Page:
By Eva Keogan
By Luuk Jacobs
By Jonathan Max
By Luuk Jacobs
By Andy Milner
Great insights from our Imperial College Business School panel “The impact FinTech is having on the demand for skills in the Investment Management industry”By Luuk Jacobs
We partnered with Imperial College Business School for a panel discussion about the Impacts of FinTech to careers in Investment Management. We were keen to marry up the collective experience of the panel, and their insights and views, with the audience. Equally we wanted to get a feel for what the next generation of Investment Management professionals should set in their sights.
Based on the findings from our soon to be published report The Disrupted Career - FinTech, Investment Management and future careers, we created a truly interactive debate as we put the questions we used in our survey to our audience, enabling to give real-time feedback via the AlgoMe Community mobile app.
The panel consisted of Rob Carter, CEO, AlgoMe and Ruben Lara, Chief Data Officer, Standard Life Aberdeen, and Henrik Grunditz, Co-Founder & Chief Revenue Officer, Hivemind, a FinTech that is helping companies create value from complex data sets. The Moderator was Anne-Louise Burnett, Centre Manager, Imperial College Business School Centre for Global Finance & Technology.
The key questions that were discussed were:
Do I understand typical career paths in Investment Management?
The combined experience of our panel is both lengthy and varied. For example, moving from working within an investment company, joining a consulting company and also joining other industries where core skills are transferable (eg. within data science), indicated that careers are fluid and certainly not predefined. The key trend however was all the panel members, throughout their careers. kept developing and adding to their skillsets.
Are career paths less well defined due to the changes happening in the industry?
There was a general view that indeed career paths are now less well defined than before, and technology and general innovation were changing these paths as existing positions in the industry will likely be displaced by other new ones. The new careers demand an understanding of data and how they can be leveraged to create efficiency, greater understanding of clients, investments and decision making. As the technology impact is just starting to hit the Investment Management industry, career paths will be impacted in the next 10 years to a great extent, beyond what we imagine today. Some research indicates that 90% of today’s jobs will not exist in 10-15 years.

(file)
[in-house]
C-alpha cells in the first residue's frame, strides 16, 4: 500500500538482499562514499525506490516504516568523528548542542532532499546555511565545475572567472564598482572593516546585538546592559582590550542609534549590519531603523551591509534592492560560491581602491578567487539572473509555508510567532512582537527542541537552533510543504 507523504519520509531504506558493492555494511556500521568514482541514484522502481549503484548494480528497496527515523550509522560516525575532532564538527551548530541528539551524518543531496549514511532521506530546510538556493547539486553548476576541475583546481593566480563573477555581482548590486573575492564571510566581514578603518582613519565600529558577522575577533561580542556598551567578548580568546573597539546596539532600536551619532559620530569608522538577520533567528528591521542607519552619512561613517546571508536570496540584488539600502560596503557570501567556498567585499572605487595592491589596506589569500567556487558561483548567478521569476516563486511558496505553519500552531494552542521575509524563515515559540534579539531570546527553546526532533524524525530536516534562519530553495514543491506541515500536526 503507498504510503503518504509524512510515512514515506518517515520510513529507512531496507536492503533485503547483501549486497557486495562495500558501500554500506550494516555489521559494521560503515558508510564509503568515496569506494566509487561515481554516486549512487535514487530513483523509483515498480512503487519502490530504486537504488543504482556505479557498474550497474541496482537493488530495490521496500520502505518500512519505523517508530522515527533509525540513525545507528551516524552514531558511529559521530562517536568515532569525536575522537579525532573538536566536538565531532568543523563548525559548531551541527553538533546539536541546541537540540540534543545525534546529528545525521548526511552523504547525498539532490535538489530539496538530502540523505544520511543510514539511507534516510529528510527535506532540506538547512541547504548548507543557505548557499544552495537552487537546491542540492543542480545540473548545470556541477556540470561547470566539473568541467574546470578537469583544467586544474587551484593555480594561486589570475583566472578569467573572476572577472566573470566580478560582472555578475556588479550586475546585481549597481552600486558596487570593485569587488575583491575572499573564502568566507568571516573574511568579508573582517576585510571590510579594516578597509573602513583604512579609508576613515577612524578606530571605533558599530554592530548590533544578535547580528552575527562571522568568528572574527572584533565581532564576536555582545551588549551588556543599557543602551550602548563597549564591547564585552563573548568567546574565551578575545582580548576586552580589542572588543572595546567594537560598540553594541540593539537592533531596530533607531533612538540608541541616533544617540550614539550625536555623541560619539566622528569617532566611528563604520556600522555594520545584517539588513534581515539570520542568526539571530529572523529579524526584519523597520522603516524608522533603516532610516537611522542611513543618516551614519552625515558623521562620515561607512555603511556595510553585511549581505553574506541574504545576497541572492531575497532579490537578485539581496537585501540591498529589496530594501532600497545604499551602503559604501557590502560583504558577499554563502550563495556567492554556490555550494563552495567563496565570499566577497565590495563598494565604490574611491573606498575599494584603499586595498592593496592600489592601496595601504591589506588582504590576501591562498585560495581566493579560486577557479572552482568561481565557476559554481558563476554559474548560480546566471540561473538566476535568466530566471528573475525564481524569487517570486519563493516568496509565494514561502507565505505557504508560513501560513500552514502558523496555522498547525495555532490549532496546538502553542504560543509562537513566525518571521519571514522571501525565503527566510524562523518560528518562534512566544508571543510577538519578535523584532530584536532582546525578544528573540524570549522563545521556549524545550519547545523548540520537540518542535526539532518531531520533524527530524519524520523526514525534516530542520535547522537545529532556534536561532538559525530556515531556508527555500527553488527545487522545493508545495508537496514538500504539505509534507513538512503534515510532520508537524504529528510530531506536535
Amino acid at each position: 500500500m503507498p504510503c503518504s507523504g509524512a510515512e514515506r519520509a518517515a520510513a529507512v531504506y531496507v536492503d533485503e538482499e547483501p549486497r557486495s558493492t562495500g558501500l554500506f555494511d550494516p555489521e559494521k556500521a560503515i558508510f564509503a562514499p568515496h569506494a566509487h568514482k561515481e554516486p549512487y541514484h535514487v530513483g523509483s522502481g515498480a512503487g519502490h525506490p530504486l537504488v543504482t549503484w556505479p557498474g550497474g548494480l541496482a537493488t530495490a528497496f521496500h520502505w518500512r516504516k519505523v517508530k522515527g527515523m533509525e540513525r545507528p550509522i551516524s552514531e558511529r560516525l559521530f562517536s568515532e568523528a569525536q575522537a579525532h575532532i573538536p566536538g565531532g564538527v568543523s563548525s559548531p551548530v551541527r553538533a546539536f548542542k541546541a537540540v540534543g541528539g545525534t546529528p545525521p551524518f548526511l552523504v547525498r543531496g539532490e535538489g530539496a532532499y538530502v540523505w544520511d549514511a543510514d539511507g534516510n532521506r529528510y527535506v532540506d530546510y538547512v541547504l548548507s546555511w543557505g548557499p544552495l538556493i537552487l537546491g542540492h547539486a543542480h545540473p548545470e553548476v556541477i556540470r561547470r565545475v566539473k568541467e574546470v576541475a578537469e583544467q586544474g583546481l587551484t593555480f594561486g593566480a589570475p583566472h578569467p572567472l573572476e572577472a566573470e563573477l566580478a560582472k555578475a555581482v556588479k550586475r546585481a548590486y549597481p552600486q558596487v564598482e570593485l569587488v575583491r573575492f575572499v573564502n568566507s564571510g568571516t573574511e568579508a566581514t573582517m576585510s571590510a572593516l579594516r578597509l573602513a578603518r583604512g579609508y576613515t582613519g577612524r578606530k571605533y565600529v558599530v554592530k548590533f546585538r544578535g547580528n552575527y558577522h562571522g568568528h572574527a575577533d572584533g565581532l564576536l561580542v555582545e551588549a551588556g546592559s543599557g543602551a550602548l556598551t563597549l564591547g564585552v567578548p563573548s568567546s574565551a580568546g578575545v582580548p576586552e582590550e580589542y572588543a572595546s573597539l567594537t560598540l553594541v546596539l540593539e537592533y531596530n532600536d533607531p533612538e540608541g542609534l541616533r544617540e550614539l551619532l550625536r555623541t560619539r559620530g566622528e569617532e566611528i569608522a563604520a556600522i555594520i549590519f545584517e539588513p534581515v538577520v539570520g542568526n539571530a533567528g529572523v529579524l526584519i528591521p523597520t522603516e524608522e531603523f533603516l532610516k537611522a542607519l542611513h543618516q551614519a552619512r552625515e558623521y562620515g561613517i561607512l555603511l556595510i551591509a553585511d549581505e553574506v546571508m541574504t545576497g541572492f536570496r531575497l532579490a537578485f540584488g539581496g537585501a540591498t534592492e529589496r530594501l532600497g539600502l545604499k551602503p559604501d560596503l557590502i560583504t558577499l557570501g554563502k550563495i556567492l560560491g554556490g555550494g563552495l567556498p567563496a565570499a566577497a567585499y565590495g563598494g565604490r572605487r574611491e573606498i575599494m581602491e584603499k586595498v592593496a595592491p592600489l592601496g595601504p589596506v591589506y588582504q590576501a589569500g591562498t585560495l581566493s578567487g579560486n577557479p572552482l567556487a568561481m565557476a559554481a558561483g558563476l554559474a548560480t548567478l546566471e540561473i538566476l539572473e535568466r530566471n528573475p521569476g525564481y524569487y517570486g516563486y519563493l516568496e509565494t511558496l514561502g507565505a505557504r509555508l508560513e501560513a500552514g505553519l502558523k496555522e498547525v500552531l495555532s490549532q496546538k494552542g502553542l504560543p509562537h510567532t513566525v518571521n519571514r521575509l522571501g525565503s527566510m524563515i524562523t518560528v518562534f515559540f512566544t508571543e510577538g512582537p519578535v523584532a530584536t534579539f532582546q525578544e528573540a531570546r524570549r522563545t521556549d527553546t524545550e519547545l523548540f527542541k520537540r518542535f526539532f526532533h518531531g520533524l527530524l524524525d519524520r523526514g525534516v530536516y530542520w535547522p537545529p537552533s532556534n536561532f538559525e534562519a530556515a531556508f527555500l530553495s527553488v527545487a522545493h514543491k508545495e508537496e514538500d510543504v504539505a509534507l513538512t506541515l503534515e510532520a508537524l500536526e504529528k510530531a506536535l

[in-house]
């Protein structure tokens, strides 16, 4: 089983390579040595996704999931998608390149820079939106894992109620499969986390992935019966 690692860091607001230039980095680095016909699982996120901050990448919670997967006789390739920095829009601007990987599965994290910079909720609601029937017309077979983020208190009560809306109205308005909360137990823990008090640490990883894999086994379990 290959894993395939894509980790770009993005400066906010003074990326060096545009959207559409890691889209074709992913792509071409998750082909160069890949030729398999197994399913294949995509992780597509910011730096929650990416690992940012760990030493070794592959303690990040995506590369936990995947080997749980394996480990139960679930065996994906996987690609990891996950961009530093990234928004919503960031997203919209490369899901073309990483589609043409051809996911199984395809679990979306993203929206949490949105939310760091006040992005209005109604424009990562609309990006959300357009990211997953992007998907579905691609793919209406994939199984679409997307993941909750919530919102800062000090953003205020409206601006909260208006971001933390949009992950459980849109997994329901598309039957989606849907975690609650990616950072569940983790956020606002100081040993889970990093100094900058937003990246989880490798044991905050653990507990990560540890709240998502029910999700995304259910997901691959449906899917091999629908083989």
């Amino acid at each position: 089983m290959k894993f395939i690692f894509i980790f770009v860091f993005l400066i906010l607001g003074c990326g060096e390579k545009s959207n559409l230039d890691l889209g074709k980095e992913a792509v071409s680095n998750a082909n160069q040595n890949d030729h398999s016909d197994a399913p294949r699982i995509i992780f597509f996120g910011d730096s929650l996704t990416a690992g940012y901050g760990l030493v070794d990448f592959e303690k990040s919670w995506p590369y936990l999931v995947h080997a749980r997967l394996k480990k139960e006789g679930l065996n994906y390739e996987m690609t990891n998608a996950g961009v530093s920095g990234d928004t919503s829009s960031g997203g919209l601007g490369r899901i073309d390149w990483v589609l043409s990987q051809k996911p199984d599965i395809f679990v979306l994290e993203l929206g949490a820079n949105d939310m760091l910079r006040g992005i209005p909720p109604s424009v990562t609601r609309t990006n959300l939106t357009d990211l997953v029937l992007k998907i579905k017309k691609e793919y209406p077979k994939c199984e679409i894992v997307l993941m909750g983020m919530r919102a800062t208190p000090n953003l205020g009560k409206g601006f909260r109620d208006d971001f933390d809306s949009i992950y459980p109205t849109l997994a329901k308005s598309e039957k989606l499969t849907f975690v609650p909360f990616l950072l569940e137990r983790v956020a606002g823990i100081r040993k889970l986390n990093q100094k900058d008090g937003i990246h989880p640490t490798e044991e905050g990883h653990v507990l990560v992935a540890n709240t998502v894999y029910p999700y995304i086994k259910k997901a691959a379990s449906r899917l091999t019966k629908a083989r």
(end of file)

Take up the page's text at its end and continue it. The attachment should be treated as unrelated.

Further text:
What skills will be the most important to develop careers in Investment Management?
As already mentioned, skills linked to data science will be important. Along with this, the ability to interpret what it presents, to further support risk management, controls, understanding of clients and trends in the market as well as supporting (investment) decision making. These skills will be in demand for both junior and senior positions and given the technology developments ahead of us will likely change and become more complex.
What will, and what can, you do to progress your career?
The panel indicated that if they were looking at their 20-year younger self, they would not have seen themselves in the positions they are today. Nevertheless, a key ‘red line’ through their careers was the development of their main professional interest and continuously developing the associated skills, be it business management, data and analytics, or information systems engineering. All equally being influenced by the need of these aforementioned hard technology skills.
Rob Carter stressed the value of having mentors throughout your career, people that can guide you and hold a mirror up for you. Hendrik Grunditz mentioned the benefits of networking, staying in touch with people and create a reputation of being nice, delivering constant high quality and be committed. Ruben Lara added to this the need for the softer skills and ability to influence, manage stakeholders and communication.
We believe the Investment Management professional career is about to change direction, and for some this will be a radical change. It seems everyone is in agreement and there are very exciting times ahead, especially for those with a passion for technology and change.
By Julia Kirkland
Guest blog from Julia Kirkland, Senior Partner at FSTP
If you don’t know already, which of course you do, the Markets in Financial Instruments Directive (MiFID) is EU legislation which first came into effect in 2007. It was created to regulate firms providing services to their clients which are linked to ‘financial instruments’, these being shares, bonds, units in collective investment schemes and derivatives. In addition, it covers the venues where those ‘financial instruments’ are traded.
Fast forward 10 years or so and we have an updated version – MiFID II. This includes the revised MiFID and a new Markets in Financial Instruments Regulation (MiFIR). January 3, 2018 is the day MiFID II must be implemented across Europe.
Now we’re on the cusp of this deadline, the thorny and sensitive topic of Knowledge and Competence (K&C) is bubbling up as a major concern across the industry. We’ve spoken with numerous firms in both the Asset Management and Wealth Management sectors and they have one thing in common; they’re all grappling with the assessment of competence of information providers.
Who is in scope?